Maguire Properties Warns of Loan Defaults
Creditors to Get Seven Buildings With $1.06 Billion in Debt; Vacancies and Falling Rents Pressure Landlords
By CHRISTINA S.N. LEWIS, Wall Street Journal
August, 10, 2009
Maguire Properties Inc., one of the largest office-building owners in Southern California, is planning to hand over control of seven buildings with some $1.06 billion in debt to creditors, the latest sign that rising vacancies and falling rents are causing stress in the commercial real-estate sector.
Maguire, which borrowed heavily during the go-go years to make disastrous top-of-the-market investments, mostly in Orange County, notified the buildings' mortgage holders Friday that it expected "imminent default" on the loans. The buildings are all worth less then their mortgages and aren't generating enough cash to pay debt service and finance leasing expenses.
Maguire's problems are an example of the mounting pain among owners and lenders to office buildings, stores, hotels and other commercial real estate that is causing concern among banks and regulators that the sector may drag down a hoped-for economic recovery just as it is getting started. Initially, a dearth of financing caused the distress. But Maguire's problems show that falling rents and rising vacancies are causing landlords to run out of cash.
Robert Maguire, the developer who founded the company and took it public as a real-estate investment trust in 2003, bought properties during the years before the bust on the assumption that rents would continue rising. But just the opposite has happened in Orange County, where the vacancy rate hovers around 20%, up from 6% three years ago, according to Maguire.
Chief Executive Nelson Rising, who was brought in by the company's board last year to succeed Mr. Maguire, said in an interview that restructuring the debt on six of the buildings, located in Orange County and Los Angeles, is one possibility. But he said the most likely scenario is that the mortgage holders will take over the properties and try to sell them. Maguire already has a deal to turn over one of the buildings, Park Place One, in Irvine, Calif., to LBA Realty, a real-estate company that acquired the debt on the property at a discount in the spring. A telephone call placed to LBA's principal wasn't returned.
Among the office buildings that Maguire will turn over to creditors is Stadium Towers Plaza.
The debt on the other six properties was packaged by Wall Street firms and sold as commercial mortgage backed securities, or CMBS, to dozens of institutional investors. Mr. Rising said that Maguire would work closely with the servicers of that debt to transfer control of the buildings. The seven buildings, with 4.2 million square feet, make up about 20% of Maguire's portfolio.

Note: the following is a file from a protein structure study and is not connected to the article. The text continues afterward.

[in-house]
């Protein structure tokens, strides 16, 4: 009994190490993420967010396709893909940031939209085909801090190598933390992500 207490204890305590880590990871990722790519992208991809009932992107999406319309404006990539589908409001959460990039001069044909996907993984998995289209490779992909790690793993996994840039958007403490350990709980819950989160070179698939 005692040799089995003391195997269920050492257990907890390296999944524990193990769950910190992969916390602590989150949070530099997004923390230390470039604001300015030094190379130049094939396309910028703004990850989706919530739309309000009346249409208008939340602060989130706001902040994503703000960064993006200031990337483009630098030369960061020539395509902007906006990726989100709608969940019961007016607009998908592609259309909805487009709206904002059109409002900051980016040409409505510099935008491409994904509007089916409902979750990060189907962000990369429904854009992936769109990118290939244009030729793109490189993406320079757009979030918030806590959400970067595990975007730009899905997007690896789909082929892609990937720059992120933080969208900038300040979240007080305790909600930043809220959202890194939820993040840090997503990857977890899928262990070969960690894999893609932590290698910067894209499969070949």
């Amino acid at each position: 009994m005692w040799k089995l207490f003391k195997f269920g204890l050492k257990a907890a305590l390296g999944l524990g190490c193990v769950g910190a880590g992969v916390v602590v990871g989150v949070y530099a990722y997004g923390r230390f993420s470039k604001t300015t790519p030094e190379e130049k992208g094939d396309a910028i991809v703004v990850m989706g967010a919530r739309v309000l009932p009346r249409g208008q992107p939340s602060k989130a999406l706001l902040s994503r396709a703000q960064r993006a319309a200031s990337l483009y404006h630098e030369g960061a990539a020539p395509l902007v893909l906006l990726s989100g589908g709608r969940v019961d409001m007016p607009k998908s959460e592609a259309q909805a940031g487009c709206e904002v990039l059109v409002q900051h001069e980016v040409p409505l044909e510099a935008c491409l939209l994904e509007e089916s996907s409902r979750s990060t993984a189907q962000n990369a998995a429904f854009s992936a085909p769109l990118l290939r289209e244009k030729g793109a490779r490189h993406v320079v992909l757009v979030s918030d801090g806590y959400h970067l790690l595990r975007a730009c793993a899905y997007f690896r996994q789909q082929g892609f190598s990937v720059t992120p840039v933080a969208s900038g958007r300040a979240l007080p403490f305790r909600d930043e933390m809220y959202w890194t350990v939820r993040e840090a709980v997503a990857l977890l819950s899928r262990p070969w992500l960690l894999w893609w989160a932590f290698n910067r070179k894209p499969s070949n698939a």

Maguire, scheduled to release its second-quarter earnings Monday, will take a $345 million charge on the properties' loss in value. The company also is set to report a net loss of $380 million for the quarter, compared with a net loss of $110 million a year earlier.
Mr. Rising has succeeded in reducing Maguire's debt by about $1.6 billion. His plan has been to sell or give back to lenders troubled properties and shore up Maguire's balance sheet to the point that it is able to raise capital like other real-estate investment trusts have been doing.
But Maguire's future still looks dicey. The company still has $3.5 billion in debt, and some analysts say that amount exceeds the value of its remaining properties. "Almost every building in [Maguire's] portfolio is under water," says Michael Knott, an analyst with Green Street Advisors. "I don't envy some of the choices that they are having to make."
Maguire's stock, which traded around $12 a share one year ago, has been trading below $1 a share in recent months, a sign that many investors expect the company to fail.
Mr. Rising acknowledged that Maguire is encumbered with properties that are cash-flow negative, including three recently constructed buildings. But he expressed cautious optimism that the company would be able to dig out of its problems. "With this particular initiative we've made a big step," he said.
Landlords throughout the country are watching the cash flows of their buildings dwindle. Office vacancies nationally hit 15.4% as of June 30, up one percentage point from a year earlier, as businesses dumped 25 million square feet of space on the market, according to Colliers International.
Not only are vacancies rising, but landlords often have to cut rents when tenants renew their leases to keep the tenants. Owners also have to lay out incentive packages to attract tenants by offering them interior build-outs and months of free rent. Mr. Rising estimated that it would have cost Maguire about $31 million a year to keep the seven buildings because they weren't generating enough money to pay these and other expenses and debt service.
While these trends are clobbering landlords, tenants who have the good fortune to be in the market for space are getting deals. For example, accounting firm Moore Stephens Wurth Frazer & Torbet signed a $3.35 million, seven-year lease a few months ago for 19,000 square feet of space in a Maguire-owned building in Brea, Calif.
Maguire cut its initial rent offer by about 20% to $25 per square foot and offered generous incentives: footing the bill for the space's renovation and charging only a $10,000 monthly rent for the first year, according to John Metzen, Moore's administrator. "We got what we thought was an incredible deal," said Mr. Metzen, whose firm was represented by CB Richard Ellis.
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